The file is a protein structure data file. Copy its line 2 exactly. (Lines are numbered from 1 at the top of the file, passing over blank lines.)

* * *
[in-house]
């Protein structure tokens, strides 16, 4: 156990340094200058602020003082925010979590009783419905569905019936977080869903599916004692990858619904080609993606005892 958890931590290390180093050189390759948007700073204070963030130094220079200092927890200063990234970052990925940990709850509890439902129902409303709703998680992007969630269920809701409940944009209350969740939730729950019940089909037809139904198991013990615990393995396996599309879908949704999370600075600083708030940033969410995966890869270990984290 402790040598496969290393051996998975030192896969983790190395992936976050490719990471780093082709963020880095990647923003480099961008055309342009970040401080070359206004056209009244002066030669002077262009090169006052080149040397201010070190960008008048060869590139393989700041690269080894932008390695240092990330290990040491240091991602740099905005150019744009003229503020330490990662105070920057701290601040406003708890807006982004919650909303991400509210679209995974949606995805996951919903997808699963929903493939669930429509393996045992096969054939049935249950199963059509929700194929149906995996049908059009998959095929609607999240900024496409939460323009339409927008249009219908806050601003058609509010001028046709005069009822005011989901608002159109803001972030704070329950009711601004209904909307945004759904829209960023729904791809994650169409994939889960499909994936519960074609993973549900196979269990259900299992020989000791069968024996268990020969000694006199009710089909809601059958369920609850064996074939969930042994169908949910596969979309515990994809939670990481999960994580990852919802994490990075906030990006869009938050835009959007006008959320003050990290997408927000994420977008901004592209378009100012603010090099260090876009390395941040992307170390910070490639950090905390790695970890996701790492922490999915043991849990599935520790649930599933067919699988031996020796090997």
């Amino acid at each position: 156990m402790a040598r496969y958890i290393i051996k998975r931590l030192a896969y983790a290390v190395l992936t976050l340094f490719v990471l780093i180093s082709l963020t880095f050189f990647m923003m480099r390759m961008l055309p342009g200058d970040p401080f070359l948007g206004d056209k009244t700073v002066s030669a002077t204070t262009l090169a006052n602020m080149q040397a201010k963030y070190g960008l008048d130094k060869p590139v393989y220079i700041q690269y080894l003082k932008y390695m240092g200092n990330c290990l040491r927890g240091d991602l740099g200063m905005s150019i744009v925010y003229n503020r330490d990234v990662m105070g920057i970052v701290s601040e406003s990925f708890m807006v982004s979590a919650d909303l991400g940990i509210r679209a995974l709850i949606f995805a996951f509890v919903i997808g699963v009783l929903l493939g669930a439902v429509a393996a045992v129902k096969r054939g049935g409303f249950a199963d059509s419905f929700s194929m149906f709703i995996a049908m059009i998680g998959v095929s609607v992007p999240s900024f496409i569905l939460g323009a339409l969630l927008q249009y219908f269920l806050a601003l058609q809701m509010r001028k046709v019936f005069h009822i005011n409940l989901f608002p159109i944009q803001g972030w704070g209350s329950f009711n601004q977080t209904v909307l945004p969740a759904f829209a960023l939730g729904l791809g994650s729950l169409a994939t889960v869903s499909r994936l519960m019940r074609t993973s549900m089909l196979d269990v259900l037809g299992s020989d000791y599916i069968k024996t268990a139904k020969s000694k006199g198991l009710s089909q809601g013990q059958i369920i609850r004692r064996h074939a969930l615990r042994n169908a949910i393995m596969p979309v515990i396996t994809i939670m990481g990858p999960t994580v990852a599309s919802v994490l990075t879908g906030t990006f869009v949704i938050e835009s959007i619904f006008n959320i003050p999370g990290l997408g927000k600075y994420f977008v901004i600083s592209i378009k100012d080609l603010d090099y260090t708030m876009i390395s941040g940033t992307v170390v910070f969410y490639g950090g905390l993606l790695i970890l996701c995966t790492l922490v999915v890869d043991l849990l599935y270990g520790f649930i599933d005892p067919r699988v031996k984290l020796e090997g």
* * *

């Protein structure tokens, strides 16, 4: 156990340094200058602020003082925010979590009783419905569905019936977080869903599916004692990858619904080609993606005892 958890931590290390180093050189390759948007700073204070963030130094220079200092927890200063990234970052990925940990709850509890439902129902409303709703998680992007969630269920809701409940944009209350969740939730729950019940089909037809139904198991013990615990393995396996599309879908949704999370600075600083708030940033969410995966890869270990984290 402790040598496969290393051996998975030192896969983790190395992936976050490719990471780093082709963020880095990647923003480099961008055309342009970040401080070359206004056209009244002066030669002077262009090169006052080149040397201010070190960008008048060869590139393989700041690269080894932008390695240092990330290990040491240091991602740099905005150019744009003229503020330490990662105070920057701290601040406003708890807006982004919650909303991400509210679209995974949606995805996951919903997808699963929903493939669930429509393996045992096969054939049935249950199963059509929700194929149906995996049908059009998959095929609607999240900024496409939460323009339409927008249009219908806050601003058609509010001028046709005069009822005011989901608002159109803001972030704070329950009711601004209904909307945004759904829209960023729904791809994650169409994939889960499909994936519960074609993973549900196979269990259900299992020989000791069968024996268990020969000694006199009710089909809601059958369920609850064996074939969930042994169908949910596969979309515990994809939670990481999960994580990852919802994490990075906030990006869009938050835009959007006008959320003050990290997408927000994420977008901004592209378009100012603010090099260090876009390395941040992307170390910070490639950090905390790695970890996701790492922490999915043991849990599935520790649930599933067919699988031996020796090997």